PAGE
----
A dying criminal takes his younger brother on one final job so that when the final hour comes, his brother and his brother's wife and daughter who he himself may have fathered, will be financially secured.


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Cast overview, first billed only:
John Flaus ...
Pete Shields
Chrissie James ...
Brian Shields
Sophie Murphy ...
John Proper ...
Jack (as Jack Proper)
Peter Curtin ...
Sue Jones ...
Jay Mannering ...
Peter Stratford ...
Caroline Cassidy ...
Lisa Curtis
Garry Metcalf ...
Nigel T. Broadbridge ...
Tony (as Nigel Broadbridge)
Joanne Baker ...
Sales girl
Peter Tammer ...
Peggy Nicholls ...


A dying criminal takes his younger brother on one final job so that when the final hour comes, his brother and his brother's wife and daughter who he himself may have fathered, will be financially secured.

Plot Summary | Add Synopsis

Plot Keywords:

independent film | See All (1) »


Peter Shields had to die -- his only choice was HOW.


Crime | Drama





Release Date:

23 October 1980 (USA)  »

Also Known As:

Snatch  »

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Did You Know?


This movie starring Bryan Brown forms part of Brown's early career period in the Australian Cinema of the mid to late 1970s. See more »

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User Reviews

Although Overmuch Cleanup Is Performed Upon The Script, Effective Pacing By The Director Wins Out Over The Cutting Room Floor.
28 August 2007 | by (Mountain Mesa, California) – See all my reviews

A screen-printed inscription leads off this small-budgeted Australian production:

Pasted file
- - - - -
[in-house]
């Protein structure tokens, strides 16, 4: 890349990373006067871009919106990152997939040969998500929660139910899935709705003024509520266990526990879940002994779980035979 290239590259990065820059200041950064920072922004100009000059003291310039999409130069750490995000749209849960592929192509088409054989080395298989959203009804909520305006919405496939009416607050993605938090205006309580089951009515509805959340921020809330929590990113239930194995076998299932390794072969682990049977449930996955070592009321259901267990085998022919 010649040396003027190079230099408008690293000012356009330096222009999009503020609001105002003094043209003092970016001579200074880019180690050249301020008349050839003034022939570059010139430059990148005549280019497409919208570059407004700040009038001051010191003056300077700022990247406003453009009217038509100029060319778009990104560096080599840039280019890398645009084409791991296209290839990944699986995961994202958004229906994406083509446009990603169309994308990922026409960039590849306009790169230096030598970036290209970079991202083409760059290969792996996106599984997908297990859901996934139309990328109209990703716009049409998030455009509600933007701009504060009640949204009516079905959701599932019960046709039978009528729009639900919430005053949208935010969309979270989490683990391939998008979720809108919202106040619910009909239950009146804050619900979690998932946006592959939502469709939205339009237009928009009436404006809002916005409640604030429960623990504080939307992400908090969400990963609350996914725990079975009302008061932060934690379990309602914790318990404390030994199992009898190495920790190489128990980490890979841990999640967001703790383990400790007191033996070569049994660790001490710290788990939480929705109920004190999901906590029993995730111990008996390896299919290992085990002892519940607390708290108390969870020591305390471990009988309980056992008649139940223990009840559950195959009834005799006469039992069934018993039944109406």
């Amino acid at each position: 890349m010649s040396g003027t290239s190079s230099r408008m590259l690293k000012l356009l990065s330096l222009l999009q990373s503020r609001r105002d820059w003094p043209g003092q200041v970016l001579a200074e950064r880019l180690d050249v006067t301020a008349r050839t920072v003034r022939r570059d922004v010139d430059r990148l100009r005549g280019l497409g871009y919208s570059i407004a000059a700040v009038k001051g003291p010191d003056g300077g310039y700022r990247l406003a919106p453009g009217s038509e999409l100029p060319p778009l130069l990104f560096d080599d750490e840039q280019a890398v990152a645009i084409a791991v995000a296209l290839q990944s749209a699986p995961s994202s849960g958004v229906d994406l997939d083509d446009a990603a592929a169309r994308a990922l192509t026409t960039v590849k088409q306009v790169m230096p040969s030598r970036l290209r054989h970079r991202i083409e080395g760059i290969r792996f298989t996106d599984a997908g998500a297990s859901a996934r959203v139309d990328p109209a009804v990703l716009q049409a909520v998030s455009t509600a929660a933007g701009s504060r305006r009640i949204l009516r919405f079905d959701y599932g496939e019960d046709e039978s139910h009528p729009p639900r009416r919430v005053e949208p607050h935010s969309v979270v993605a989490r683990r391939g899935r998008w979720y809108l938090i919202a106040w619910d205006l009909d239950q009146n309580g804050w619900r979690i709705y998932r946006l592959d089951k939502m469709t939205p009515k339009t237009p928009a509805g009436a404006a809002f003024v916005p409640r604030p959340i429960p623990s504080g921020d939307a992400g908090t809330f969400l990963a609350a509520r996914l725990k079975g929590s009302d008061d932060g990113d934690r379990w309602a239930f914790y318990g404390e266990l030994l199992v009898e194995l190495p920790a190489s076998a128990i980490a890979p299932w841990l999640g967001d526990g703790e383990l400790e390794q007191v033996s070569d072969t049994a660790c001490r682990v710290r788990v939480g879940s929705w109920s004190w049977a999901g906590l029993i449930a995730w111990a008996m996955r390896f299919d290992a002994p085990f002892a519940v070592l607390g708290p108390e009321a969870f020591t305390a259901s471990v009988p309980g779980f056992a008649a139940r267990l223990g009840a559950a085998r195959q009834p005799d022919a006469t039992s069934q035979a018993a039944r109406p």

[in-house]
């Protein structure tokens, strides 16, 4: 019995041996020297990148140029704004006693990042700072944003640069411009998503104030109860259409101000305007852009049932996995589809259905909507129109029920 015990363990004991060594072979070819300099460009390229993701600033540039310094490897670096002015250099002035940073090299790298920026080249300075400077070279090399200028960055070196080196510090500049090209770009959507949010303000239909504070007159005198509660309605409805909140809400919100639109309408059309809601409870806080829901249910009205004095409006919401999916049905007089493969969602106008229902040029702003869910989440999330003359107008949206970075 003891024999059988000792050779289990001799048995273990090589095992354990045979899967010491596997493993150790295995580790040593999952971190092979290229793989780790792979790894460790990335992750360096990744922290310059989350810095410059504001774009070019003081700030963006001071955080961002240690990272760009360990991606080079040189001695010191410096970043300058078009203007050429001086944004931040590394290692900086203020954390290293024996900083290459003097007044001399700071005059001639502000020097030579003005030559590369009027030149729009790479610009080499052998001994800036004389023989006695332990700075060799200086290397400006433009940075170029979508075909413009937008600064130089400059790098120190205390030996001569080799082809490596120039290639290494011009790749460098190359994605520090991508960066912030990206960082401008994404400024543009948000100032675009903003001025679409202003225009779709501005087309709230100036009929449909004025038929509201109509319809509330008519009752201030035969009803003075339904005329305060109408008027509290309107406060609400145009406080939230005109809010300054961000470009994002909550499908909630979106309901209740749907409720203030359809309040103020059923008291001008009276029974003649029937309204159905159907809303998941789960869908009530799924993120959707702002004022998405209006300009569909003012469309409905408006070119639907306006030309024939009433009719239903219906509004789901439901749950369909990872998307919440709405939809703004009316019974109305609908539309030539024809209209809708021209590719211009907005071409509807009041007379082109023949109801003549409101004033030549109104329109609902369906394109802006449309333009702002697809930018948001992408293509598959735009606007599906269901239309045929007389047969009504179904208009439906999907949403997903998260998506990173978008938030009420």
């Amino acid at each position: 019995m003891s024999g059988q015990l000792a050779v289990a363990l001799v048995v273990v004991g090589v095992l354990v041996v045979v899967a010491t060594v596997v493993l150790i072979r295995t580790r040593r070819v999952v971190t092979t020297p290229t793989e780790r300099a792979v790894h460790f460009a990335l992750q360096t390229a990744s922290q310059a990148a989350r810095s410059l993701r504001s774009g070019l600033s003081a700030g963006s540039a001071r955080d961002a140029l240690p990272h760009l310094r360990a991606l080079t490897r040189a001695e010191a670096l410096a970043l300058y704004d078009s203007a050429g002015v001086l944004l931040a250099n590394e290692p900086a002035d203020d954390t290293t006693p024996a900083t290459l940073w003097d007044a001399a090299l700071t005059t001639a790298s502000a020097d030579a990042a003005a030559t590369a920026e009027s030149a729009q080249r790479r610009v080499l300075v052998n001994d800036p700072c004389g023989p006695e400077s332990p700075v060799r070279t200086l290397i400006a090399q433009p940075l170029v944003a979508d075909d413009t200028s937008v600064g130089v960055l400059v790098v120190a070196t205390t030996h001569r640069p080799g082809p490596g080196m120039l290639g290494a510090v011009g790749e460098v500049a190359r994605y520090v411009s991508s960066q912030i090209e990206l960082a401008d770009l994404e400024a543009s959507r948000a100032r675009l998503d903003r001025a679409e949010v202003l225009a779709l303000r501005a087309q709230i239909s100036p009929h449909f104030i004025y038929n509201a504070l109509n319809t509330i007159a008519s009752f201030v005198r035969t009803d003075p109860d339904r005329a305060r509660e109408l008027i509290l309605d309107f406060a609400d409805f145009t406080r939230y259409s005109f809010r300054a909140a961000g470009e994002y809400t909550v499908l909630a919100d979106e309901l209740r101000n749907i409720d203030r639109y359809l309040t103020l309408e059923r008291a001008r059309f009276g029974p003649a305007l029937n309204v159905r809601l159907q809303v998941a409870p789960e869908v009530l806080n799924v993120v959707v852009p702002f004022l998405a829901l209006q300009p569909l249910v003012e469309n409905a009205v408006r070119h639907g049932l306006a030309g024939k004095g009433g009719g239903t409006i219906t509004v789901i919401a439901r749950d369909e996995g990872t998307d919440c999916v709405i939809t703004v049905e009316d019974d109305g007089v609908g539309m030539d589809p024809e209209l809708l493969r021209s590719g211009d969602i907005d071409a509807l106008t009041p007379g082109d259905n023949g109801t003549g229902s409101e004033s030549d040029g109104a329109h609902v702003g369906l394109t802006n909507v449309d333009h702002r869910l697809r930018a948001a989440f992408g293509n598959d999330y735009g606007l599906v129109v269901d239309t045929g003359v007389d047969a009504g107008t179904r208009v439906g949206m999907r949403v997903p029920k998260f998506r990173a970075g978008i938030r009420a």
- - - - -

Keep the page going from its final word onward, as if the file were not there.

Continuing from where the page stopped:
"At birth a man is offered only one choice -- the time and place of his own death. But if this choice is without motive his life will never have been more than meaningless." For good reason, attribution is lacking for this irrational bit of philosophy, but it must have at the time of filming impressed the work's director, and indeed does after a fashion reflect upon much of the storyline. Action opens with a tense and well-directed scene depicting Pete Shields (John Flaus) along with two confederates as they rob a Sydney bank, following which event Pete is informed that he has an incurable form of cancer, a diagnosis that effectively thwarts his criminal career, and he journeys to Melbourne (where the film is shot) in hopes of finding some safety there while visiting with younger brother Brian (Bryan Brown) and the latter's wife and daughter. Unfortunately, Pete's fraternal sojourn misfires in its entirety, because Bryan harbours ill feelings toward his older brother caused by their shared amourous history with Brian's spouse Jeannie (Chrissie James) that includes uncertainty as to which of the brothers fathered Chrissie's five-year-old daughter. To ensure that Brian and his family will receive a slice of Pete's criminally obtained savings, the elder Shields involves both siblings with one final paper, a kidnapping for ransom of an organized crime chieftain's daughter. This work is the first of but two that Melbourne native Chris Fitchett directed, and is a more than tolerable crime tinctured thriller, offering a few fresh angles. It was shot in 16mm. and largely financed with a subsidy tendered by Creative Development Branch of the Australian Film Commission, somewhat ironic in the event, since Fitchett was appointed director of the identical organization a quarter of a century after this picture was shown in Melbourne theatres. Flaus performs well as a veteran criminal attempting to redeem the closing segment of his life, while Brown is rather brittle in a monochromatic role. The affair benefits from a well-crafted score turned in by Mark McSherry that is a pleasing match for the plot line. Sadly, the film is edited by bludgeon, thereby producing scenes wherein expressed emotions of the characters seem vaguely predicated, while the disparate threads offered from a potentially engaging screenplay are left undefined despite able treatment by Fitchett of both the storyline and his cast.

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